IMHO
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Old 22-03-2009, 19:15   #24
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Another thing the electro-polishing process does is to leech the iron out of the stainless a few microns deep. I believe 24 microns=.001". Not very deep but enough to stop future iron bleeding in stainless.
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Old 22-03-2009, 19:17   #25
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Drills for SS are a bit different than standard....

When I was working as a Millwright apprentice, my journeyman taught me to regrind the drill bits to a 50 degree angle rather than the standard 60 degree. It works very well. BTW learning to resharpen drills will save you endless aggrevation over time. And a far chunk of money. Bench grinders are down to about $30-50 around here and they fit nicely into a locker.


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Old 22-03-2009, 20:21   #26
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When I was working as a Millwright apprentice, my journeyman taught me to regrind the drill bits to a 50 degree angle rather than the standard 60 degree. It works very well. BTW learning to resharpen drills will save you endless aggrevation over time. And a far chunk of money. Bench grinders are down to about $30-50 around here and they fit nicely into a locker.


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Yes...I even grind them less than that. They act more as a reamer than drill. Another great drill bit is a "uni-bit" which is a step drill sold at Home Depot or machine shop supplies.
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Old 24-03-2009, 05:13   #27
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... Another great drill bit is a "uni-bit" which is a step drill sold at Home Depot or machine shop supplies.
Get the Cobalt Step-Drill*, or at least the Titanium Nitride coated; not the HSS.

* 'Uni-Bit' is the Irwin brand name.
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Old 24-03-2009, 09:35   #28
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I think the fastest and easiest way to get what you need is to send a CAD drawing to a steel fabricator. I got good service from Stainless Steel Fabricators, contact: Jim Schoff Stainless Steel Fabricators: Custom Stainless Steel, Steel, and Aluminum Fabrication (Contact). My boat has large forward facing windows in the cabin top. The windows were held in with plastic frames that could be pushed in by a good sea over coming over the bow. I sent SSF an Autocad drawing of the new frames I wanted. They are 3/16" thick in 316 stainless and were cut with a laser. They came with holes cut and countersunk. The pair of window frames cost about $400 plus shipping. This included 1/8" aluminum rings to match for the interior trim. I am sure your chain plates would be much less.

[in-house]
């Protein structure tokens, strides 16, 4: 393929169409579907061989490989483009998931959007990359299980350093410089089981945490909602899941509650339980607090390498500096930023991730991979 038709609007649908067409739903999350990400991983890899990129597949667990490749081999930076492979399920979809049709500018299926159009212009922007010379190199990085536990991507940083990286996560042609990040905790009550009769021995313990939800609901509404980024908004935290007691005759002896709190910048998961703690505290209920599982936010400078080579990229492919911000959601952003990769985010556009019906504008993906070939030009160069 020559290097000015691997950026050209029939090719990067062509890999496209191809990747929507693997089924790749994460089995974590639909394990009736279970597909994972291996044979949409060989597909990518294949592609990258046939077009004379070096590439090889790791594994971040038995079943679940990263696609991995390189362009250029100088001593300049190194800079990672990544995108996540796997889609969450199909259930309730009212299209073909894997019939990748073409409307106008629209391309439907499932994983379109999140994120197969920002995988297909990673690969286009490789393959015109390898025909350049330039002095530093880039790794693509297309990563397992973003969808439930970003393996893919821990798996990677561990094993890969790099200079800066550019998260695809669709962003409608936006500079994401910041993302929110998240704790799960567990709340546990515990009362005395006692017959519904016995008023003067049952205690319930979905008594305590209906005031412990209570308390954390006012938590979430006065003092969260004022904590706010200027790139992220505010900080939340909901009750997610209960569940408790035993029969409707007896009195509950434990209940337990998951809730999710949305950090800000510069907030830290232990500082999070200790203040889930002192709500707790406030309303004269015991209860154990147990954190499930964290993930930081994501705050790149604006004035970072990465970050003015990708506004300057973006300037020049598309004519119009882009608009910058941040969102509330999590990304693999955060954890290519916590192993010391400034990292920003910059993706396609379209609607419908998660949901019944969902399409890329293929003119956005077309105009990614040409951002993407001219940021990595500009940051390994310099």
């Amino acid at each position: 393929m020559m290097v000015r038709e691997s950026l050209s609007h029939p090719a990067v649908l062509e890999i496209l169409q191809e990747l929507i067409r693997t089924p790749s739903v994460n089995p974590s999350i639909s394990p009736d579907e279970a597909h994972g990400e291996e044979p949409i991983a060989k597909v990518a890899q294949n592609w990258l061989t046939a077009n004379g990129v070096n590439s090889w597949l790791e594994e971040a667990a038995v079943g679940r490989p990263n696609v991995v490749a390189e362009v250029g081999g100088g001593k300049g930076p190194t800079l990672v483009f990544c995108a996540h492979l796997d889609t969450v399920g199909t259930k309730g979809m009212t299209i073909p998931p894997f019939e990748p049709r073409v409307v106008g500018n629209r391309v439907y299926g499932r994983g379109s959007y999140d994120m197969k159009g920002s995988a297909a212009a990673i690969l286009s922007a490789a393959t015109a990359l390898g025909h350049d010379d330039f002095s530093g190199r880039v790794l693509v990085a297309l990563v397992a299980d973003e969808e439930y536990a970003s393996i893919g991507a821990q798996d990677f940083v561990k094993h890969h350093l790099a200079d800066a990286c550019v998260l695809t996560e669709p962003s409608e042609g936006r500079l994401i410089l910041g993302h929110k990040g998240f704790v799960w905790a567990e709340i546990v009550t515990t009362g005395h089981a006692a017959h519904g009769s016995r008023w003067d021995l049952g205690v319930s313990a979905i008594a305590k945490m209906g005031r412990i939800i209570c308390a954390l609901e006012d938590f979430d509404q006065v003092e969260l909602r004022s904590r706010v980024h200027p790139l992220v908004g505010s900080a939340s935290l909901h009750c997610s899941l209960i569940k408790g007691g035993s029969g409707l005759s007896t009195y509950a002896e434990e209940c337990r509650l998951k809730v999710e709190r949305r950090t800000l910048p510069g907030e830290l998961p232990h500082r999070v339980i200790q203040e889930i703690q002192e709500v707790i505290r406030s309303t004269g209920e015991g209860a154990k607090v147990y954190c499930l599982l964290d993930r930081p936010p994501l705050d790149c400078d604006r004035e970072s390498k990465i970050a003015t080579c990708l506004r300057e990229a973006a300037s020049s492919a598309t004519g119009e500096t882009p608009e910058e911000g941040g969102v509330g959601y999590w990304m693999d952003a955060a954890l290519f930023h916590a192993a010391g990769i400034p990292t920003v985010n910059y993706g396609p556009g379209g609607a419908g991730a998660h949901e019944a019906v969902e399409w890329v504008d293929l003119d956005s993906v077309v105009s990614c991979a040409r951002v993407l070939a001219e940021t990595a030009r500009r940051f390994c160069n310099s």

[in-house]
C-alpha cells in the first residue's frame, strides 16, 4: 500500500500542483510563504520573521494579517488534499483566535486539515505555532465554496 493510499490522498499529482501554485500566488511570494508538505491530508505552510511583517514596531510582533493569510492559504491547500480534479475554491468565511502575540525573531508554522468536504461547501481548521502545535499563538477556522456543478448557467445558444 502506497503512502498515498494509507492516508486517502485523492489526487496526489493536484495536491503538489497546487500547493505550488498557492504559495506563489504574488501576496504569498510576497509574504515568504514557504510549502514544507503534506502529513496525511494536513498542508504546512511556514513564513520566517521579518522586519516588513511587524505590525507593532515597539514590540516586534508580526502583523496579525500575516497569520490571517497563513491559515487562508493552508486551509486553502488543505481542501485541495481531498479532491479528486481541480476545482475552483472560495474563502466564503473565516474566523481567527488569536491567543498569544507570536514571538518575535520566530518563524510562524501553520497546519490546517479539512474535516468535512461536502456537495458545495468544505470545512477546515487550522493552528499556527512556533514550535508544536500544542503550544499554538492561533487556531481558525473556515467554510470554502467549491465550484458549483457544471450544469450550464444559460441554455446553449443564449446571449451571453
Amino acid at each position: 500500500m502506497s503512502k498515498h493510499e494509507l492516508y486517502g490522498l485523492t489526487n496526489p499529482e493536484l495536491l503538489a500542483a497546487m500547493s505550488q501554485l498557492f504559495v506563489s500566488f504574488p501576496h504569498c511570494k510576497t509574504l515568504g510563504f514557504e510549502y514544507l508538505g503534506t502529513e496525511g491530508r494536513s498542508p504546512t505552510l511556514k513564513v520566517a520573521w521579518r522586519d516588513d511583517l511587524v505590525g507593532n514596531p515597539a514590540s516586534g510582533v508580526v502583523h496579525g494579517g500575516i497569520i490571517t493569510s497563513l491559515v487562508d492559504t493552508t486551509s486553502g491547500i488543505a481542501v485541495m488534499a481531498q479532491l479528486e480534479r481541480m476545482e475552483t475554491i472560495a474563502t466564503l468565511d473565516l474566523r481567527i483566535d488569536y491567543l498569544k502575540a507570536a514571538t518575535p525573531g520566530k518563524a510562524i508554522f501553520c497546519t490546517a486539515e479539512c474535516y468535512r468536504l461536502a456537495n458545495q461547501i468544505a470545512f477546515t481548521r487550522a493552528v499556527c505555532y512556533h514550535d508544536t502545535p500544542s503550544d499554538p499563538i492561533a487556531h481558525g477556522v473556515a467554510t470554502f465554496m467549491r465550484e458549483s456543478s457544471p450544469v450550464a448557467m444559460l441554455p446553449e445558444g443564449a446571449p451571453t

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Old 24-03-2009, 10:58   #29
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And to think Magellan got by with wrought iron...

Of course, they ate bugs, lost teeth, most died and 3 out of 5 (I think) ships sank

Honestly, on my last boat I made a number of fittings, including some heavy bow sprit fittings, from mill finish 316SS I had in the shop, never pollished it, and they were never the worse for it. They were not crude: just not pollished. They show a few discolorations from grinding heat, but nothing that will keep them from serving beyond the life of the boat. They have been 15 years on the water.

Shiny fittings look neat, and I would have been more cautious with chain plates. I might just have gone up one guage and not worried over it.